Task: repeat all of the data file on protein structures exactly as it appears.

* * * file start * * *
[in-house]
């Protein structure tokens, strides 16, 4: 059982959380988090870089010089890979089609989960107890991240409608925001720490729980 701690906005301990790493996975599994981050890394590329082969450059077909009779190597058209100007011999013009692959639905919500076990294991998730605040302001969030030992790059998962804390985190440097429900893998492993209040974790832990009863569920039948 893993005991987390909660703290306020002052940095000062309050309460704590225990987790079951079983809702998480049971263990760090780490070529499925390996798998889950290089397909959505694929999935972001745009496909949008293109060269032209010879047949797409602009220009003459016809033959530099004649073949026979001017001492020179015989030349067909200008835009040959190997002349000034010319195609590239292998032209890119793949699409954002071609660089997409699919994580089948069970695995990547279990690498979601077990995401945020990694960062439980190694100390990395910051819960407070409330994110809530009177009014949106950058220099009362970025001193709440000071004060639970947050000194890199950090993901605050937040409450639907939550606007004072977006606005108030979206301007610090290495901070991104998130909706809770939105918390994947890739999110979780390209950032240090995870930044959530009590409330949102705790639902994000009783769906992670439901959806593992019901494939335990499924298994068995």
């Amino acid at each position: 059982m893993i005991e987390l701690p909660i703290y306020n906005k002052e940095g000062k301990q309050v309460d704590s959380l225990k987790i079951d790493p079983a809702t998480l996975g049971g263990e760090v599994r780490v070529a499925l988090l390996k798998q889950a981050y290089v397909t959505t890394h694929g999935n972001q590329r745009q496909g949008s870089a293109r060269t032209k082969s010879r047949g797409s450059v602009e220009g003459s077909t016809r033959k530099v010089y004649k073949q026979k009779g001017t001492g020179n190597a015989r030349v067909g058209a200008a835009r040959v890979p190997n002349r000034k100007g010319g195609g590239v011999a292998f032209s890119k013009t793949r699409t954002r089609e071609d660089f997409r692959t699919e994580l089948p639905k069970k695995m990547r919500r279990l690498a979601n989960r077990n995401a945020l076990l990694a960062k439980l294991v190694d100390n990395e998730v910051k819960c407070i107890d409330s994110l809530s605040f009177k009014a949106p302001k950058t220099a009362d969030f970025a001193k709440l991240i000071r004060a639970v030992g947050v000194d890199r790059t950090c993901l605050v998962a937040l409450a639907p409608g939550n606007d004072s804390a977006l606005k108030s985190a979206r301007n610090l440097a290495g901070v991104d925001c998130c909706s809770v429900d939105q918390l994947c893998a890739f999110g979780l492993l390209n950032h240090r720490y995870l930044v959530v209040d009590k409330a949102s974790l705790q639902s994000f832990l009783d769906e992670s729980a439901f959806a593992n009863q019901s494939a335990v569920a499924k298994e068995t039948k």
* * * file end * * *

[in-house]
């Protein structure tokens, strides 16, 4: 059982959380988090870089010089890979089609989960107890991240409608925001720490729980 701690906005301990790493996975599994981050890394590329082969450059077909009779190597058209100007011999013009692959639905919500076990294991998730605040302001969030030992790059998962804390985190440097429900893998492993209040974790832990009863569920039948 893993005991987390909660703290306020002052940095000062309050309460704590225990987790079951079983809702998480049971263990760090780490070529499925390996798998889950290089397909959505694929999935972001745009496909949008293109060269032209010879047949797409602009220009003459016809033959530099004649073949026979001017001492020179015989030349067909200008835009040959190997002349000034010319195609590239292998032209890119793949699409954002071609660089997409699919994580089948069970695995990547279990690498979601077990995401945020990694960062439980190694100390990395910051819960407070409330994110809530009177009014949106950058220099009362970025001193709440000071004060639970947050000194890199950090993901605050937040409450639907939550606007004072977006606005108030979206301007610090290495901070991104998130909706809770939105918390994947890739999110979780390209950032240090995870930044959530009590409330949102705790639902994000009783769906992670439901959806593992019901494939335990499924298994068995």
């Amino acid at each position: 059982m893993i005991e987390l701690p909660i703290y306020n906005k002052e940095g000062k301990q309050v309460d704590s959380l225990k987790i079951d790493p079983a809702t998480l996975g049971g263990e760090v599994r780490v070529a499925l988090l390996k798998q889950a981050y290089v397909t959505t890394h694929g999935n972001q590329r745009q496909g949008s870089a293109r060269t032209k082969s010879r047949g797409s450059v602009e220009g003459s077909t016809r033959k530099v010089y004649k073949q026979k009779g001017t001492g020179n190597a015989r030349v067909g058209a200008a835009r040959v890979p190997n002349r000034k100007g010319g195609g590239v011999a292998f032209s890119k013009t793949r699409t954002r089609e071609d660089f997409r692959t699919e994580l089948p639905k069970k695995m990547r919500r279990l690498a979601n989960r077990n995401a945020l076990l990694a960062k439980l294991v190694d100390n990395e998730v910051k819960c407070i107890d409330s994110l809530s605040f009177k009014a949106p302001k950058t220099a009362d969030f970025a001193k709440l991240i000071r004060a639970v030992g947050v000194d890199r790059t950090c993901l605050v998962a937040l409450a639907p409608g939550n606007d004072s804390a977006l606005k108030s985190a979206r301007n610090l440097a290495g901070v991104d925001c998130c909706s809770v429900d939105q918390l994947c893998a890739f999110g979780l492993l390209n950032h240090r720490y995870l930044v959530v209040d009590k409330a949102s974790l705790q639902s994000f832990l009783d769906e992670s729980a439901f959806a593992n009863q019901s494939a335990v569920a499924k298994e068995t039948k």